Virginia Tech, USA
Title: A structure complex of a bacterial effort and an interacting protein: insights into the transfer of virulence effector by pathogenic bacteria
Jianyong Li is a biochemistry professor at Virginia Tech. He has extensive experience in protein-related studies, including protein expression and purification, protein functional determination and protein structure and function relationships. Particularly worth to mention is the functional establishment of some unique yellow genes in insects and structural and function relationship of enzymes involved in kynurenate synthesis in mammals.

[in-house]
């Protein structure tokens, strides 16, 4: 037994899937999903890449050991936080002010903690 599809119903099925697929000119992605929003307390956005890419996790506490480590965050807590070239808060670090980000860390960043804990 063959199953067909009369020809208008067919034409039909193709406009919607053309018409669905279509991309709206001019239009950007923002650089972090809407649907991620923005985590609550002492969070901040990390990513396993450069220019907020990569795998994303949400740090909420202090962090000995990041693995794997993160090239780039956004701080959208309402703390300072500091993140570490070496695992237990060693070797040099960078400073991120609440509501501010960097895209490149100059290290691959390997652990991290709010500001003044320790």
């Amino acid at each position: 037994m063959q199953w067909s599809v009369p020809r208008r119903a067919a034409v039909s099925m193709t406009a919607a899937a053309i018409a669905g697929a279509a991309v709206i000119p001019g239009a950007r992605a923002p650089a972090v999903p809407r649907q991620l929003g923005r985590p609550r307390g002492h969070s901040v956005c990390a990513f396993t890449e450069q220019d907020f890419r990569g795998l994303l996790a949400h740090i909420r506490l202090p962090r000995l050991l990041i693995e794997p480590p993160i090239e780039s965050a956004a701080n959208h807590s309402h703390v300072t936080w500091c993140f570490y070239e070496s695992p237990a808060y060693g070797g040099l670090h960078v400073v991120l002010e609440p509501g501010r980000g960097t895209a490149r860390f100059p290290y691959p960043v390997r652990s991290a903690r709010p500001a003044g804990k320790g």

Bacterial effectors are proteins secreted by pathogenic bacteria into host cells through a type 3 or 4 secretion system. These bacterial effectors may help the pathogens to invade host cells and/or suppress its immune system; thereby promoting their infection, survival and reproduction. Effector proteins are primarily responsible for the pathogenicity of a given bacterial pathogen; therefore, learning the specific mechanism but which their effectors enter into host cells may provide insights for disease prevention. Bacterial Type 3 secretion system (T3SS) has been extensively studied. It is a needle-like structure made by a number of structural proteins, which is responsible for transfer of protein effector to host cells. The needle tip is ~ 3 nm, which is smaller than the required dimension for most bacterial effectors. Despite some better understanding of the T3SS structure, how their bacterial effectors gain entry to host cells remains speculative. Using a T3SS-dependant effector as a model from Xanthomonas oryzae (a bacterium causing serious disease to some essential plants), we determined the structures of an effector protein in complex with a chaperone-like protein. In the genome of Xanthomonas oryzae, the coding sequence of effector protein is adjacent to that coding the chaperone-like protein. Our structural analysis indicates that the effector-chaperon complex crystallized as tetramers (1.64 A resolution). The monomer of the protein effector contains a T4 polynucleotide kinase domain, while the monomer of the chaperon includes a novel kinase binding domain. Our data suggest that the chaperone protein interacts with the protein effector in a manner that helps to stabilize the protein effector and prevents the virulence effect of protein effort from harming the bacteria before being transferred to host cells. Currently, efforts are being made to understand the precise roles the chaperon protein plays during the transfer of protein effector to host cells.